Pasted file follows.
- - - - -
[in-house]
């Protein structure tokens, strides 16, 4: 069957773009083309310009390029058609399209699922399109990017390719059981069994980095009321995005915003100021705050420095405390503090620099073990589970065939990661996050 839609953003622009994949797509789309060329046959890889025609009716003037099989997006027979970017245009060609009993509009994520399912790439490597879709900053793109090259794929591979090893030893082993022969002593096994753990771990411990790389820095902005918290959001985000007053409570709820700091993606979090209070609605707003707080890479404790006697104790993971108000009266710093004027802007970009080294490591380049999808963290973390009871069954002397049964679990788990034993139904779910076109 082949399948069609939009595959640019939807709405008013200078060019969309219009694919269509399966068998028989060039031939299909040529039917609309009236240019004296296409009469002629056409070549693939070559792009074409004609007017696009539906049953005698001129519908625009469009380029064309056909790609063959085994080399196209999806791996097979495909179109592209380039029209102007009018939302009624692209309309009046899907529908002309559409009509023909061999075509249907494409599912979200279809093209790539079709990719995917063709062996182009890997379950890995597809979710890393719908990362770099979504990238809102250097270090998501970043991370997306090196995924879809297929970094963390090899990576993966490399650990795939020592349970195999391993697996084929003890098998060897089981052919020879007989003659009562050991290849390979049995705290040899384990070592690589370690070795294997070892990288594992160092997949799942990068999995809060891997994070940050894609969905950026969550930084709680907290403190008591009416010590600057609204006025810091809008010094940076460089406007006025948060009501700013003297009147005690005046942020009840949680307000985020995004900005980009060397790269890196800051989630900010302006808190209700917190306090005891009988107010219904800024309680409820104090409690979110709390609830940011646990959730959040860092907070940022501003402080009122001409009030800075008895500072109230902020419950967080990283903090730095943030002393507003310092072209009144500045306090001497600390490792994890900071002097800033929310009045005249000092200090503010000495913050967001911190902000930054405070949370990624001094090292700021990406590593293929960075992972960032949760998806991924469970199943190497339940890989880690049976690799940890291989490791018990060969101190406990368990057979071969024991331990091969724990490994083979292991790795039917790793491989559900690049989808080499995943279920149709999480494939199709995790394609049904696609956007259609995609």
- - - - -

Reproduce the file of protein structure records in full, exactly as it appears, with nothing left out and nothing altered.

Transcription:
[in-house]
């Protein structure tokens, strides 16, 4: 069957773009083309310009390029058609399209699922399109990017390719059981069994980095009321995005915003100021705050420095405390503090620099073990589970065939990661996050 839609953003622009994949797509789309060329046959890889025609009716003037099989997006027979970017245009060609009993509009994520399912790439490597879709900053793109090259794929591979090893030893082993022969002593096994753990771990411990790389820095902005918290959001985000007053409570709820700091993606979090209070609605707003707080890479404790006697104790993971108000009266710093004027802007970009080294490591380049999808963290973390009871069954002397049964679990788990034993139904779910076109 082949399948069609939009595959640019939807709405008013200078060019969309219009694919269509399966068998028989060039031939299909040529039917609309009236240019004296296409009469002629056409070549693939070559792009074409004609007017696009539906049953005698001129519908625009469009380029064309056909790609063959085994080399196209999806791996097979495909179109592209380039029209102007009018939302009624692209309309009046899907529908002309559409009509023909061999075509249907494409599912979200279809093209790539079709990719995917063709062996182009890997379950890995597809979710890393719908990362770099979504990238809102250097270090998501970043991370997306090196995924879809297929970094963390090899990576993966490399650990795939020592349970195999391993697996084929003890098998060897089981052919020879007989003659009562050991290849390979049995705290040899384990070592690589370690070795294997070892990288594992160092997949799942990068999995809060891997994070940050894609969905950026969550930084709680907290403190008591009416010590600057609204006025810091809008010094940076460089406007006025948060009501700013003297009147005690005046942020009840949680307000985020995004900005980009060397790269890196800051989630900010302006808190209700917190306090005891009988107010219904800024309680409820104090409690979110709390609830940011646990959730959040860092907070940022501003402080009122001409009030800075008895500072109230902020419950967080990283903090730095943030002393507003310092072209009144500045306090001497600390490792994890900071002097800033929310009045005249000092200090503010000495913050967001911190902000930054405070949370990624001094090292700021990406590593293929960075992972960032949760998806991924469970199943190497339940890989880690049976690799940890291989490791018990060969101190406990368990057979071969024991331990091969724990490994083979292991790795039917790793491989559900690049989808080499995943279920149709999480494939199709995790394609049904696609956007259609995609």